[Ru(bpy)2(PMe3)Cl]Cl. This precursor complex was obtained as follows: 520 mg of [Ru(bpy)2Cl2] was suspended in 20 mL of an 8[thin space (1/6-em)]:[thin space (1/6-em)]2 v/v mixture of ethanol and water, and refluxed under N2. The solution was filtered and 1.2 mL of 1 M trimethylphosphine in THF was added using a syringe. The reaction was followed using UV-visible (UV-Vis) spectroscopy. In some cases, additional phosphine solution was added. Once the UV-Vis spectrum was stable, methanol and excess phosphine were removed by rotary evaporation. The resulting oily solid was dissolved in 20 mL of 96% EtOH and rotary evaporated to remove traces of remaining phosphine. This procedure was repeated five times. The dry product was then dissolved in 2 mL of absolute EtOH and precipitated by adding 30 mL of THF. The solid was immediately filtered, dried and used with no further purification.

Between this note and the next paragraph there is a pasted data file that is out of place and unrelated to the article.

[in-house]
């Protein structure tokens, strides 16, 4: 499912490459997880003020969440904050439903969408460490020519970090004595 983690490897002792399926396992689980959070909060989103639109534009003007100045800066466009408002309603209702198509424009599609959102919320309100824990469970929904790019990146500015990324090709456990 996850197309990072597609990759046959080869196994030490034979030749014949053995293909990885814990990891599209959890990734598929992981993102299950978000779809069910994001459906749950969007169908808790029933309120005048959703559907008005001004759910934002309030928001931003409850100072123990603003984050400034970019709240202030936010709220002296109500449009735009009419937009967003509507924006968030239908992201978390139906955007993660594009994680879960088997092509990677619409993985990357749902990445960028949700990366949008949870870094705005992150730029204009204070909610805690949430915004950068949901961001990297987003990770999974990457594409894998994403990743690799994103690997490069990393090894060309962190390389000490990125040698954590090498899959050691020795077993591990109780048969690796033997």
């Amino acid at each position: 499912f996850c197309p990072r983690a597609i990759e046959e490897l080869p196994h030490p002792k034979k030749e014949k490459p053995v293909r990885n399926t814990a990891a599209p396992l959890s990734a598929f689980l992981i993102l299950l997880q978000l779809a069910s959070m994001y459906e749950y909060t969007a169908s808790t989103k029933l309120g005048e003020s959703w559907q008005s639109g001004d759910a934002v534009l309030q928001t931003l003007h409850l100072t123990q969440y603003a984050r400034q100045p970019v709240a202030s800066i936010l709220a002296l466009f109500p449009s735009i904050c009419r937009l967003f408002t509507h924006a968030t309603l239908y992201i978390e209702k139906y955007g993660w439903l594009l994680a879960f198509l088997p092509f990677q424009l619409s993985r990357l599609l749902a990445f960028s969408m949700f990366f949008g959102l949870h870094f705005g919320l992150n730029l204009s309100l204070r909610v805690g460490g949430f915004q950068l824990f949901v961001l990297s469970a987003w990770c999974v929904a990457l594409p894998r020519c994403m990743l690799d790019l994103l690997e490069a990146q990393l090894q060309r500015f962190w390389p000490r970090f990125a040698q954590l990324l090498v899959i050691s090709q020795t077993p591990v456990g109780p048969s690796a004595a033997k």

[Ru(bpy)2(PMe3)Arg](PF6)2. 170 mg (305 μmoles) of [Ru(bpy)2PMe3Cl]Cl was dissolved in 5 mL of water. The solution was refluxed under an inert atmosphere for 1 hour. The aquation was followed by UV-Vis spectroscopy. 610 mg (2.3 mmol) of arginine·HCl and 1.15 mL of NaOH were added to increase the pH to 9.25. The reaction mixture was heated at 40 °C for 24 hours. The reaction mixture was filtered and the solution was cooled to 0 °C and precipitated by adding very slowly 5 equivalents of 0.5 M KPF6. The obtained orange powder was washed several times with cold water. Further purification was done by redissolution of the complex using Dowex-Cl resin and precipitation with KPF6 until purity was confirmed by NMR. Anal. calcd: C, 36.52; H, 4.12; N, 11.75. Found: C, 36.1; H, 4.3; N, 11.4. 1H NMR (500 MHz, D2O/acetone-d6) δ (ppm) = 9.11 (d, 1H); 9.07 (d, 1H); 9.00 (d, 1H); 8.95 (d, 1H); 8.47 (t, 2H); 8.45 (t, 2H); 8.34 (dd, 2H); 8.24 (dd, 2H); 8.22–8.10 (m, 4H): 7.90 (m, 2H); 7.81–7.67 (m, 6H); 7.46 (dd, 2H); 7.37 (dd, 2H); 7.24 (dt, 2H), 7.09 (t, 2H); 4.16 (t, 1H), 3.74 (t, 2H); 3.61(d, 1H); 3.27(d,1H); 2.93 (dd, 2H); 2.86 (t, 2H); 2.71 (d,1H); 2.45 (d, 1H); 1.51 (m, 2H); 1.34 (m, 3H); 1.17 (m, 3H); 1.06 (dd, 18H).